Back to Basics: Intersecting line layout.

September 3, 2002
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In construction, setting points can be accomplished by layout with a chain—or two chains—using the 3/4/5 method, by radial layout with a total station, layout with GPS, by intersecting the line of sight of theodolites or total stations, as well as other methods. Although all methods have their strengths and uses, radial has become the predominate method of layout on the construction site today. It is fast and accurate if proper techniques are used to check it. On some jobsites, however, superintendents do not allow radial layout use because of bad experiences with sloppy people who made mistakes. So, they require that control be placed by some other method.

One of the best alternatives to radial layout is using intersecting lines (see Figure 1). Once established, this method of layout is quick and accurate and easily used by anyone who can set up an instrument over a point. With intersecting lines, layout can even be checked by simple observation since straight lines are involved. Adequate time must be taken at the start of a job to design control so that baselines surround the project site. Initial setup of the points required for intersecting lines with a theodolite is indeed time-consuming, but if performed properly, can be very rewarding with buildings that are square and easy to control during construction.

Figure 1. With intersecting lines, layout can be checked by simple observation since straight lines are involved.


Extensive planning is the key to being able to locate points by intersecting lines. A building site must have control completely around it and targets must be placed to create an efficient system of baselines around the site.

Review the Plans
Determine first if intersecting lines will work for the project. Projects most suitable for this method are those that are rectangular or square and have columns that basically line up. Projects that have numerous walls and unusual dimensions to columns, or have curved lines, etc., are adaptable to this method of layout, but will require more initial layout work. Review the site plan to see if there is room to place the control all around the structure. Will haul roads destroy the control? Will materials be stored in such a way that the control would be unusable at times?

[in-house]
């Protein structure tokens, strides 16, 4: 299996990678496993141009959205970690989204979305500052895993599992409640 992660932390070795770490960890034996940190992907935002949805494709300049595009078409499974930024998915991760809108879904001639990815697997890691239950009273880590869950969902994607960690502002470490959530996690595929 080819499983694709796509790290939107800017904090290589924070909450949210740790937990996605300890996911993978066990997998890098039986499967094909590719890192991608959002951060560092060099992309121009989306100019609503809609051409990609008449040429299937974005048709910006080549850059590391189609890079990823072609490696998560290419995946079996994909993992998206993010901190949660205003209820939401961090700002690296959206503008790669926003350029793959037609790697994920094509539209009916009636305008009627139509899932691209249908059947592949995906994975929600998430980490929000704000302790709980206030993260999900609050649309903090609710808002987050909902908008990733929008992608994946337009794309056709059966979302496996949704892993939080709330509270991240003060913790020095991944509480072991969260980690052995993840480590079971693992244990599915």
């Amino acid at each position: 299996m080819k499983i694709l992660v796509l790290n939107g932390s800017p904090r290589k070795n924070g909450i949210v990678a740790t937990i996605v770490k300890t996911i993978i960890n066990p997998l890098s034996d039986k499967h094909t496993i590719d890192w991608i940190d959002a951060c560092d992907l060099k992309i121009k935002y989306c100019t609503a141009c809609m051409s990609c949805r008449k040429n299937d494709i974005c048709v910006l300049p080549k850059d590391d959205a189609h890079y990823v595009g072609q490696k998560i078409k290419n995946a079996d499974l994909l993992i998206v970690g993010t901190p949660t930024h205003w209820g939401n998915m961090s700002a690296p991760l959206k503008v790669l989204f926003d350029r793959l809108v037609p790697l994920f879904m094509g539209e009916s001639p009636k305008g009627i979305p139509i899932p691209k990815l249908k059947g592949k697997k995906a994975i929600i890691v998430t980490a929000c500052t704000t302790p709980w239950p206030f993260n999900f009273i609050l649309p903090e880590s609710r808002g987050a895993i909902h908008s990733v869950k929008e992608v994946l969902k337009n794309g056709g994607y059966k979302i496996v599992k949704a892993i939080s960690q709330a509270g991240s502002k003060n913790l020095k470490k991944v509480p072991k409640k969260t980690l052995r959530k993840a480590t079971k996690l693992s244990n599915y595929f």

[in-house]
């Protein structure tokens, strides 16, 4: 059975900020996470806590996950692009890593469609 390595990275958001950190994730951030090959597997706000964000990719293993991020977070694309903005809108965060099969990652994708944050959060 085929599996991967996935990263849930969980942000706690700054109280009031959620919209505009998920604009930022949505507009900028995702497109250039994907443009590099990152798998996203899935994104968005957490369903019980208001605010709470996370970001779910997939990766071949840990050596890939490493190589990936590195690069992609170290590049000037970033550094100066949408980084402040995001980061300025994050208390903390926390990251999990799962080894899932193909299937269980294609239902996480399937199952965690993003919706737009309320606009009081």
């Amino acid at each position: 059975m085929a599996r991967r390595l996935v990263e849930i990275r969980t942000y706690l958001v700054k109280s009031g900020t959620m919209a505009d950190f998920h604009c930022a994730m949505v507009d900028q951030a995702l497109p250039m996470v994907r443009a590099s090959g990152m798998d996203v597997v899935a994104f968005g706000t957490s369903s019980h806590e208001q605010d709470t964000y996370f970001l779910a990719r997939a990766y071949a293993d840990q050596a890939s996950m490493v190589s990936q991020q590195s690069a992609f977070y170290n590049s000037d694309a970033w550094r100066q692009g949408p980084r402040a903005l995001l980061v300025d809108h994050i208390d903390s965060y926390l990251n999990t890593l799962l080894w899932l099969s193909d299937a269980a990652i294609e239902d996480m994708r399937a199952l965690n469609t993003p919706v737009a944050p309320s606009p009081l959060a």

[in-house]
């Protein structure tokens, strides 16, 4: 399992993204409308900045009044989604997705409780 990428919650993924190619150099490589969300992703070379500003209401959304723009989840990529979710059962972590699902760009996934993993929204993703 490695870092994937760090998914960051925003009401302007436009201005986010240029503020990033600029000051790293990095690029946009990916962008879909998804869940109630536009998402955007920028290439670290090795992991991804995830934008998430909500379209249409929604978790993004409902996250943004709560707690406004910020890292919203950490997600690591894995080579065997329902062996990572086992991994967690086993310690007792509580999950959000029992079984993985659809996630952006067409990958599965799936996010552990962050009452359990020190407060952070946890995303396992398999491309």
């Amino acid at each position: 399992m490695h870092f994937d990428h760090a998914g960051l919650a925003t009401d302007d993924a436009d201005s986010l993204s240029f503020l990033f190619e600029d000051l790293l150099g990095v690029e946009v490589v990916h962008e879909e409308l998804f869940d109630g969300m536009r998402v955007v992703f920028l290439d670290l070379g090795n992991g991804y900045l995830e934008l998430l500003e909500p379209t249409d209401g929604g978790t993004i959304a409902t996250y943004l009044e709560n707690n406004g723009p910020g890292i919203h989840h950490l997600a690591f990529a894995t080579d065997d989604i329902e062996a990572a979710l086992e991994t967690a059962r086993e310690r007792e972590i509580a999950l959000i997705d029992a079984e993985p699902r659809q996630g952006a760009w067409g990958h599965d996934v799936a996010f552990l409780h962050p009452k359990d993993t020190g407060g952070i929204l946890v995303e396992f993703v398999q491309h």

Check with others who will be building the structure and let them know that intersecting lines is the method of control to be used for the project. Talk to all the crafts people represented on the job to obtain their input. Discuss the plan and encourage them to point out weaknesses that may have been overlooked. Obtain their ideas on a good offset from the structure for the control to be located. Find out where they will be storing materials, building roads, setting cranes, etc. Tell them how important the control points will be so they will be careful not to disturb or destroy them.

Figure 3. There should always be four permanently monumented points per line to establish control.

Establishing the Control

Surrounding the site and locating control points on every column line will require that more points be placed and monumented. Ensure that points are located outside the limits of construction and materials storage areas. Build monuments so that the control will be available throughout the length of the project. Look for areas where targets can be placed to make the use of the control easier.